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Stuart Gilkison was diagnosed with Neurofibromatosis Type 1 (NF1) at a young age. His physician had just attended a seminar through the National Institutes of Health (NIH) on NF, leading him to put Stuart through a litany of tests, which resulted in the diagnosis. Stuart considered his case to be mild. He had a few café-au-lait spots removed that he believes are still included in a tissue study at NIH. Throughout his school years, he had some struggles with learning disabilities, and he had numerous routine checkups and testing with his neurologists on a yearly basis. During his teenage years, the neurofibromas began appearing more frequently on his arms and mid-section, which he still considered to be a mild manifestation of his NF1. However, in his mid-30s, his vision began to be affected from a right frontal meningioma that had to be surgically removed shortly after diagnosis. He has since had a second surgery to remove his post-surgical hardware due to infection. He also has seen his neurofibromas increase in number, including many in his small intestine, causing chronic intestinal pain.
Despite his chronic pain, Stuart is actively involved with two NF advocacy organizations: The Littlest Tumor Foundation out of Appleton, Wisconsin and the Meningioma Mommas out of Littleton, Colorado. He feels very "fortunate to have found local and smaller organizations that would help kids in a way" that wasn't available to him when he was growing up. Meningioma Mommas, even though not limited to NF advocacy, has offered Stuart the chance to help others with their brain tumor journey and link with other individuals with NF. He also has a family foundation that has helped to support the Littlest Tumor Foundation.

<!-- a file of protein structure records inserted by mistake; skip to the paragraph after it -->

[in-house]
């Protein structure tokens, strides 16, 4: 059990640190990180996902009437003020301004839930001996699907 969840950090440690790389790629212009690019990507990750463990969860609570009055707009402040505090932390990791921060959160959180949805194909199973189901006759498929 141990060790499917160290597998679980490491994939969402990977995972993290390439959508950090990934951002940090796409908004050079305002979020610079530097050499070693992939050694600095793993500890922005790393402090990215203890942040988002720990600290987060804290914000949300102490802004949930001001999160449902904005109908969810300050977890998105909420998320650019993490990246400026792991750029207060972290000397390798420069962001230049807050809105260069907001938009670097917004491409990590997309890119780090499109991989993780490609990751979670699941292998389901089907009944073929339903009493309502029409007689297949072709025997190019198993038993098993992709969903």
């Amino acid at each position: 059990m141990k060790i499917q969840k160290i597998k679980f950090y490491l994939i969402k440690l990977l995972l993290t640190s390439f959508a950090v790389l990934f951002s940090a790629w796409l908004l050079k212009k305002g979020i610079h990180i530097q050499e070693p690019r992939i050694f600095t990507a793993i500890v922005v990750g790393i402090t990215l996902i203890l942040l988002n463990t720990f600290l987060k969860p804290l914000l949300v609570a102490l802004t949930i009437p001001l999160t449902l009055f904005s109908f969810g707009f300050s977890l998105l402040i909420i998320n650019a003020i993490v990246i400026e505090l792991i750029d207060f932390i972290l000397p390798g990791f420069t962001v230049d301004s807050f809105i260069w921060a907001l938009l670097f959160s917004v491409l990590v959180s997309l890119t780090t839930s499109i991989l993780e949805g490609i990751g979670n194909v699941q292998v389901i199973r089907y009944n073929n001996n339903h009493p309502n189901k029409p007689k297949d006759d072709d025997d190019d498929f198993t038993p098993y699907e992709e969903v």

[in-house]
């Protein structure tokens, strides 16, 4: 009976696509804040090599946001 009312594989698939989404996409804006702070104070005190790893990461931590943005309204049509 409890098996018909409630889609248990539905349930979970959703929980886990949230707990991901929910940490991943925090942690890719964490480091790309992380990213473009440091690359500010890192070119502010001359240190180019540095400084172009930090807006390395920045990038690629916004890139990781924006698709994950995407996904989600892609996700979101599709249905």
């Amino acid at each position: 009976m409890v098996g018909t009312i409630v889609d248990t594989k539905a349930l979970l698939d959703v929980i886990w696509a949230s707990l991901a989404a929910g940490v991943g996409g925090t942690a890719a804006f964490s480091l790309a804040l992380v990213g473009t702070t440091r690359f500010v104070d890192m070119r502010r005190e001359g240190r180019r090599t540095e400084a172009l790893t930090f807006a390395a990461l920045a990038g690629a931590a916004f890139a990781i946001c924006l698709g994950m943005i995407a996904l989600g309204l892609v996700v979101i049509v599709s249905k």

Stuart learned about the Neurofibromatosis Research Program (NFRP) through his advocacy work with the Littlest Tumor Foundation. Prior to learning about NFRP, he was unaware of what NFRP had to offer to the NF community in the areas of research and support. After learning about NFRP, and with the help of friends at Littlest Tumor Foundation, he joined NFRP as a consumer reviewer. He feels his experience as a consumer reviewer was wonderful and that even as a consumer, his "voice was just as important as any other person in the room."
During application review, he was able to "draw from personal, as well as past professional experiences to add input on the proposals at hand." Stuart had a unique perspective while serving as a consumer reviewer, as he is a person actively living with the disease. While reviewing proposals, he found that they stirred up a lot of emotions, but those emotions were what allowed him "to be fully invested in the process of grading the applications." Stuart feels that these emotions will be the impetus to drive other consumers living with NF to participate in the review process.
Prior to working with NFRP, Stuart didn't have much faith in the scientific community and their attempts at lessening the clinical impact of NF. But after his experience, he described it as "refreshing to be able to sit with professionals that have dedicated their lives to trying to solve the NF puzzle" that he deals with on a daily basis. Stuart is very excited by the direction NF research is heading, especially since the proposals are not only geared toward the medical aspects of NF, but also the overall quality of life of those affected by NF.
In addition to his advocacy work, Stuart utilizes his Master's Degree in Rehabilitative Counseling as he runs a healthcare consulting firm in Madison, Wisconsin, which includes providing expert witness testimony in court related to disability and employment. Outside of work, Stuart enjoys taking improvisation classes and spending time with this wife of 21 years, Jessica, and their daughter, Piper.
Last updated Thursday, February 11, 2016